It’s been almost 24 hours since the Washington Nationals acquired pitcher Gio Gonzalez, and fan reaction has pretty much fallen into two categories regarding the deal.

Either the team gave up way too much for a pitcher that walks way too many batters, or the 26-year-old Gonzalez will indeed help make the Nationals contenders in 2012.

But within both groups there is a common link. Many on both sides think that if the team wanted to add a top-end starter, they should have signed him as a free agent instead of trading for him. 

This way, the logic goes, they could have gotten him for “nothing.”

Makes sense?

Let’s take the case of Mark Buehrle, the former White Sox hurler who signed a four-year, $58 million deal with the Miami Marlins a couple of weeks ago. 

That works out to $14.5 million per year for Buehrle, who will be 33 at the beginning of the contract and 36 when it ends in 2015. 

Over that same period of time, Gonzalez will probably earn about as much in four years as Buehrle will earn in one.

In his two full years, Gonzalez has averaged a 16-10 record with a 3.17 ERA. During that same period, Buehrle went 13-11, 3.94 and hasn’t won 16 games in a season since 2005. 

After 12 major league seasons, Buehrle is as good as he’s going to get and will probably begin to decline fairly quickly, something that happens to all pitchers at this stage in their careers. Gonzalez though, at 26, continues to get better as he refines his game.

True, the Nationals gave up four quality prospects, but history suggests that only one or two of them will have successful careers. Popped tendons, lost release points and 100 mph fastballs will keep some of them from reaching their potential.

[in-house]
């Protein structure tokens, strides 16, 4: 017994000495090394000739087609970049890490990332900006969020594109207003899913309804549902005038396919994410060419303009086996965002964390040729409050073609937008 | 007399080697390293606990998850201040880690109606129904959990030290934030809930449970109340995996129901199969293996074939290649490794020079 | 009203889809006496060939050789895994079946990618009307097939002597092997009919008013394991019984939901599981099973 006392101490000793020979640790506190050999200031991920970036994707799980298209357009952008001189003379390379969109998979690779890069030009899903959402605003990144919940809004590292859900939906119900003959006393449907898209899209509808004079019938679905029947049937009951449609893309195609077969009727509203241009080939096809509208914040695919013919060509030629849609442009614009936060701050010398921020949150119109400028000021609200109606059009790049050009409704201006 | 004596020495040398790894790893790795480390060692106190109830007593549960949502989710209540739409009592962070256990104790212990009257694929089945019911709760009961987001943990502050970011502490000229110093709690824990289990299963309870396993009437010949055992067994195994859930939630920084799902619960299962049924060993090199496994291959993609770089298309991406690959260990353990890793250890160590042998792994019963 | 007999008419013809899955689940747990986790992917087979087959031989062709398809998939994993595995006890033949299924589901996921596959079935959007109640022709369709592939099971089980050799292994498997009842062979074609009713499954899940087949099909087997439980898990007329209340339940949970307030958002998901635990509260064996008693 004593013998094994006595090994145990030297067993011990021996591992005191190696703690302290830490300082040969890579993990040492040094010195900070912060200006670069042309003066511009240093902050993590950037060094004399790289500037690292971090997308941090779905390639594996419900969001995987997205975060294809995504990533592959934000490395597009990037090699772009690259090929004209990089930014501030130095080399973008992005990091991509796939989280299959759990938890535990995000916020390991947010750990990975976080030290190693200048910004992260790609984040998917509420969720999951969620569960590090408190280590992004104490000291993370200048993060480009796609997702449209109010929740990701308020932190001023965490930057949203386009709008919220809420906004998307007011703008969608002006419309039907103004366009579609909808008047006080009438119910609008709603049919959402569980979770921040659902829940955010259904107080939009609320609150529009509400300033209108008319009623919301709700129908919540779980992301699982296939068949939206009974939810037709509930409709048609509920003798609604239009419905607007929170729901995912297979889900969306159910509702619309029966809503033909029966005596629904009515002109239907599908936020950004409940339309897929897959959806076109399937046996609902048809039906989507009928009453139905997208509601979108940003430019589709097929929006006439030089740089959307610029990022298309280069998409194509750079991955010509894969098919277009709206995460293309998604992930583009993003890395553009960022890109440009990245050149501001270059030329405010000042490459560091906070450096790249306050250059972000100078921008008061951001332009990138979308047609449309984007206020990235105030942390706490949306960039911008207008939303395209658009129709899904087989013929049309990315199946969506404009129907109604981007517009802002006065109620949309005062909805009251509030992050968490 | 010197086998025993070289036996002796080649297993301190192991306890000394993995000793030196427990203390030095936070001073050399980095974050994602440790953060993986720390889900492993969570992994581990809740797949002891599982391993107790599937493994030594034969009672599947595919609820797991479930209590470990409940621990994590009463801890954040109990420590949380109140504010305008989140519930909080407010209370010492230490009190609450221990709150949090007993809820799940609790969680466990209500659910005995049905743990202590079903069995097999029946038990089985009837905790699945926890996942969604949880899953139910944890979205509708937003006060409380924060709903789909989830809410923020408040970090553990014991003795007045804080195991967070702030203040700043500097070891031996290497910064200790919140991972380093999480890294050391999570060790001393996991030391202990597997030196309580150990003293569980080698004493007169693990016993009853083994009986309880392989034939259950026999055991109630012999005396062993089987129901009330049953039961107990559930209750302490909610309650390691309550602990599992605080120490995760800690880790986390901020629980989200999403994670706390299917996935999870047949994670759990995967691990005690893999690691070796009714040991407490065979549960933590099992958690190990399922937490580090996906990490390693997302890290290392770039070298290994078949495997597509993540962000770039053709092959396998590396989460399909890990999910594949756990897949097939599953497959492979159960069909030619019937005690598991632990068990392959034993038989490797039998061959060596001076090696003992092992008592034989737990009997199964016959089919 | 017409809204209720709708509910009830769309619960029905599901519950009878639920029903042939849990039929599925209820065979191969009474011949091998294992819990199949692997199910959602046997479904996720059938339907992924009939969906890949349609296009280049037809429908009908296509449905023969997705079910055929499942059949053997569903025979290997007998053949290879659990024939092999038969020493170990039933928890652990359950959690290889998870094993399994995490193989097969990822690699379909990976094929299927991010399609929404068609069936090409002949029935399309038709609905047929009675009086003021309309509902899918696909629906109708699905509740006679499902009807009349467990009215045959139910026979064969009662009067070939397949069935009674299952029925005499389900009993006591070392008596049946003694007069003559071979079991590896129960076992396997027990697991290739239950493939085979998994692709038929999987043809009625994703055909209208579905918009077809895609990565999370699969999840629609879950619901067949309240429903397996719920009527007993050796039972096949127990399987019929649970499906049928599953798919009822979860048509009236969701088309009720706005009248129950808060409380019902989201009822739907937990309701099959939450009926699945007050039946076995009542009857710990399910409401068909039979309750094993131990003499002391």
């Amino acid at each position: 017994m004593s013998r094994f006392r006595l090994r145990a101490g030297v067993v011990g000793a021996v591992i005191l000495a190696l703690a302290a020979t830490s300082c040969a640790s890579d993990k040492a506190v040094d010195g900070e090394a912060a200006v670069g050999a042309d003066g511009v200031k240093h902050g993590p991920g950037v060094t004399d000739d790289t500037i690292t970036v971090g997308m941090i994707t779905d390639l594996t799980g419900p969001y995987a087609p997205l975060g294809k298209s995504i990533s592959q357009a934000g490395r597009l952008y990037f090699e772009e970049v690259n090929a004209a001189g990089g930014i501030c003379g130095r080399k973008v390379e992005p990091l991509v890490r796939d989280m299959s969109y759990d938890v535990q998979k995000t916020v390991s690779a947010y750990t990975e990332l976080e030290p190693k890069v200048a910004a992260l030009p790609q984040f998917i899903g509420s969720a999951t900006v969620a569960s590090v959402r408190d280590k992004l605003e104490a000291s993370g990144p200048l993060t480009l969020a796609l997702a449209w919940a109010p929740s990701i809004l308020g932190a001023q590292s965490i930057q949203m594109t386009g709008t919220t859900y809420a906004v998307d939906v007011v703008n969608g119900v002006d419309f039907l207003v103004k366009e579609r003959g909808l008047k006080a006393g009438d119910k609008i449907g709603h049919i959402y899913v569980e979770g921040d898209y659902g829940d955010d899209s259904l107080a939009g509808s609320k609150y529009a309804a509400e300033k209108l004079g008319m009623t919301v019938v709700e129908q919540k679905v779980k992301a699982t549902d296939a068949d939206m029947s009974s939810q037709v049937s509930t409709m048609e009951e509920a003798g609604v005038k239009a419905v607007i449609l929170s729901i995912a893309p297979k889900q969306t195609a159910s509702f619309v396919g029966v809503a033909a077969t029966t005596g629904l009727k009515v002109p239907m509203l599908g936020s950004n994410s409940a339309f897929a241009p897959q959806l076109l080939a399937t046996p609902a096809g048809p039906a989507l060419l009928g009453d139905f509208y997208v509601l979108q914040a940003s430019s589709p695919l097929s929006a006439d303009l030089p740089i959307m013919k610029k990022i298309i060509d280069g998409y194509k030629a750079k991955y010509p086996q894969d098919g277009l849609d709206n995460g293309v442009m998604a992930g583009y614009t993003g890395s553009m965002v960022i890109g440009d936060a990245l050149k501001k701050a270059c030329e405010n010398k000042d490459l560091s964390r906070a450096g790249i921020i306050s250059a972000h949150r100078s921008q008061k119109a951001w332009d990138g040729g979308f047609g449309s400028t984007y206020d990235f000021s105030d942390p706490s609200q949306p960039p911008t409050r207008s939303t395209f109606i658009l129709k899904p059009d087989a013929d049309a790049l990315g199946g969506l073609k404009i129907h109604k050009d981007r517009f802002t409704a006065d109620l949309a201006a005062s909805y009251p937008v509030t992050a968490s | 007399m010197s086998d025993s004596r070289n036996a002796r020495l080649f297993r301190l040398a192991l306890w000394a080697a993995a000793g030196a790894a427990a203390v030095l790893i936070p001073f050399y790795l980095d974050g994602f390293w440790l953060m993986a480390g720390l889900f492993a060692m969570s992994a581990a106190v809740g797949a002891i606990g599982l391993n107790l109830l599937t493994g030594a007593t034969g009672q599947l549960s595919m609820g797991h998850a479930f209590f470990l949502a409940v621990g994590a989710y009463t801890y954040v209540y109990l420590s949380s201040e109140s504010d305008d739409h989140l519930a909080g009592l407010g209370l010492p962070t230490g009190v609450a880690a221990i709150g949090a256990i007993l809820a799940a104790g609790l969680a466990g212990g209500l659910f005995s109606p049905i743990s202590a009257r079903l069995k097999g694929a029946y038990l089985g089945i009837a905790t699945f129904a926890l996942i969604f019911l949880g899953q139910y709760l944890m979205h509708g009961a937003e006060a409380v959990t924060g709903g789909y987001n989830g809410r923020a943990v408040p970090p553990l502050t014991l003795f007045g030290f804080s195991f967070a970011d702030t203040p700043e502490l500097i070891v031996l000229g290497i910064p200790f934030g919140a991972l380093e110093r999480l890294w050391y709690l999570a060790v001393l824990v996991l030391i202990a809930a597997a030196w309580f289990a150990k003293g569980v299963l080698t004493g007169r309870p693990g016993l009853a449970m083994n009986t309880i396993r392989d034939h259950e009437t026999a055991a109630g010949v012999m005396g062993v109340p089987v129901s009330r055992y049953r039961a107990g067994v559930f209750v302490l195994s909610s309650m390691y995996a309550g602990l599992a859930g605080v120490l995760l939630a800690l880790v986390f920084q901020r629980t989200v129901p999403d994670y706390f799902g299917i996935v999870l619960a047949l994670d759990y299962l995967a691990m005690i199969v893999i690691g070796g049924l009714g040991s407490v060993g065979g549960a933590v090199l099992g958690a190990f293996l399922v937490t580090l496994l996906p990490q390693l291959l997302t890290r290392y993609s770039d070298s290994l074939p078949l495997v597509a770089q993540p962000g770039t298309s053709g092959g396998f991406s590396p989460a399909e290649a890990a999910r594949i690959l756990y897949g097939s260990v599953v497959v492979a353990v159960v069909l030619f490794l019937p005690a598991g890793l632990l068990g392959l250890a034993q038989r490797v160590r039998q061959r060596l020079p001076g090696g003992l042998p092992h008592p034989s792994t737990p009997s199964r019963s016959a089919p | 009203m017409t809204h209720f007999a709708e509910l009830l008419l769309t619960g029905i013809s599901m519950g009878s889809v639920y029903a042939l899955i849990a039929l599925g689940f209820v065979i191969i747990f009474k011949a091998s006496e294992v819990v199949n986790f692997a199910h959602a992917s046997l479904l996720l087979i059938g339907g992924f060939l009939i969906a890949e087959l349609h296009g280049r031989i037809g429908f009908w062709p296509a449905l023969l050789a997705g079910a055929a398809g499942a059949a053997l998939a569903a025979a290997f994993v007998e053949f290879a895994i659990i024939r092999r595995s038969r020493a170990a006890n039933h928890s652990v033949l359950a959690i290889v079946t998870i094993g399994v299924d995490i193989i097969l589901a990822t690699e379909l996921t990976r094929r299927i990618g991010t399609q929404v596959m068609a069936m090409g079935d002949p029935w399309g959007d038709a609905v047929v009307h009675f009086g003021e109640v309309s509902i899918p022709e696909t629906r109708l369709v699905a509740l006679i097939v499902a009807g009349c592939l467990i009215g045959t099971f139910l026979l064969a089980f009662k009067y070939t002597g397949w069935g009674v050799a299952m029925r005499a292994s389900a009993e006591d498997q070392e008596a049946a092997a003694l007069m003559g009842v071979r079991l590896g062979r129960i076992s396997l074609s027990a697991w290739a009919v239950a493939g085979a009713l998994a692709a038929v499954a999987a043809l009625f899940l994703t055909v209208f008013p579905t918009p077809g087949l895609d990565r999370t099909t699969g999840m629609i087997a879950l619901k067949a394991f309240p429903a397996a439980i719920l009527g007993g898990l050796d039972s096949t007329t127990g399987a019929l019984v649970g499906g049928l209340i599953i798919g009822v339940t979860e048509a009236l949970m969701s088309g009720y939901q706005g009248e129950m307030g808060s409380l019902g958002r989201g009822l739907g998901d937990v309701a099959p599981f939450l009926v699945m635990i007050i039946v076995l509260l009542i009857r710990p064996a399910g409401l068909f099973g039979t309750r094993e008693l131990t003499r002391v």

By not signing Buehrle, the Nationals also saved their top pick in the upcoming amateur draft, something they would have forfeited had they signed him. 

They also saved roughly $45 million which would just about cover the first two years of a potential Prince Fielder contract, or more than the amount required to sign local boy Joe Saunders, a John Lannan-esque pitcher capable of easily replacing him in the Nationals’ rotation

The Nationals could then trade Lannan and receive in return a couple of good-to-decent prospects, players that would help replace the kids lost in the Gonzalez trade. 

Trading for Gio Gonzalez instead of signing Mark Buehrle really didn’t cost the Nationals anything. It was just a different way of accomplishing the goal that team GM Mike Rizzo said was a priority for months—adding a durable starter to the pitching staff. 

The team “lost” four prospects instead of $45 million. Are each of those kids worth $11 million to the Nationals? While this might change, right now I’d have to say no. 

All in all, it was a good day for the Nationals.

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